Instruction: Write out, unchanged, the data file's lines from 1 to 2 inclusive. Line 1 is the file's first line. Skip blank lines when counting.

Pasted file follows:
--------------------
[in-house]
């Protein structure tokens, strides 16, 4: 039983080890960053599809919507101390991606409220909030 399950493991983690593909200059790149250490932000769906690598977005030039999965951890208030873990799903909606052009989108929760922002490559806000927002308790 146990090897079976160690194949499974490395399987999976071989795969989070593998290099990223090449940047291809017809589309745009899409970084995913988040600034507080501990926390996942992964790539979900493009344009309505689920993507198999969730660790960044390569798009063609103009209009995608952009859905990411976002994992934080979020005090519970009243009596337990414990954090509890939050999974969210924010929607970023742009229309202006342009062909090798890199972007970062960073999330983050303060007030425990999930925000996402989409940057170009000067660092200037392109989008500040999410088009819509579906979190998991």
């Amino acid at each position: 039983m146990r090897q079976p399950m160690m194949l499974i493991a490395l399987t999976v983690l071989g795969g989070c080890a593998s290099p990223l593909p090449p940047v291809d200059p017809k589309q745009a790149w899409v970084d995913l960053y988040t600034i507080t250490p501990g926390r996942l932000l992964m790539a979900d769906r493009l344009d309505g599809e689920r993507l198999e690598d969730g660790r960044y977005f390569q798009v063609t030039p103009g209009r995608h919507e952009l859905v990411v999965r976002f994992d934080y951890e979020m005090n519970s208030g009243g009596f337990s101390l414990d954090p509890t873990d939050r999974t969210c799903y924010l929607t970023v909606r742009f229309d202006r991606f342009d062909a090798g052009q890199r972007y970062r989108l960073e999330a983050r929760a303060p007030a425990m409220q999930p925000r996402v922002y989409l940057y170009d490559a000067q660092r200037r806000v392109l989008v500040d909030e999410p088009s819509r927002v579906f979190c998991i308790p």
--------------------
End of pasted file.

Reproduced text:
[in-house]
């Protein structure tokens, strides 16, 4: 039983080890960053599809919507101390991606409220909030 399950493991983690593909200059790149250490932000769906690598977005030039999965951890208030873990799903909606052009989108929760922002490559806000927002308790 146990090897079976160690194949499974490395399987999976071989795969989070593998290099990223090449940047291809017809589309745009899409970084995913988040600034507080501990926390996942992964790539979900493009344009309505689920993507198999969730660790960044390569798009063609103009209009995608952009859905990411976002994992934080979020005090519970009243009596337990414990954090509890939050999974969210924010929607970023742009229309202006342009062909090798890199972007970062960073999330983050303060007030425990999930925000996402989409940057170009000067660092200037392109989008500040999410088009819509579906979190998991």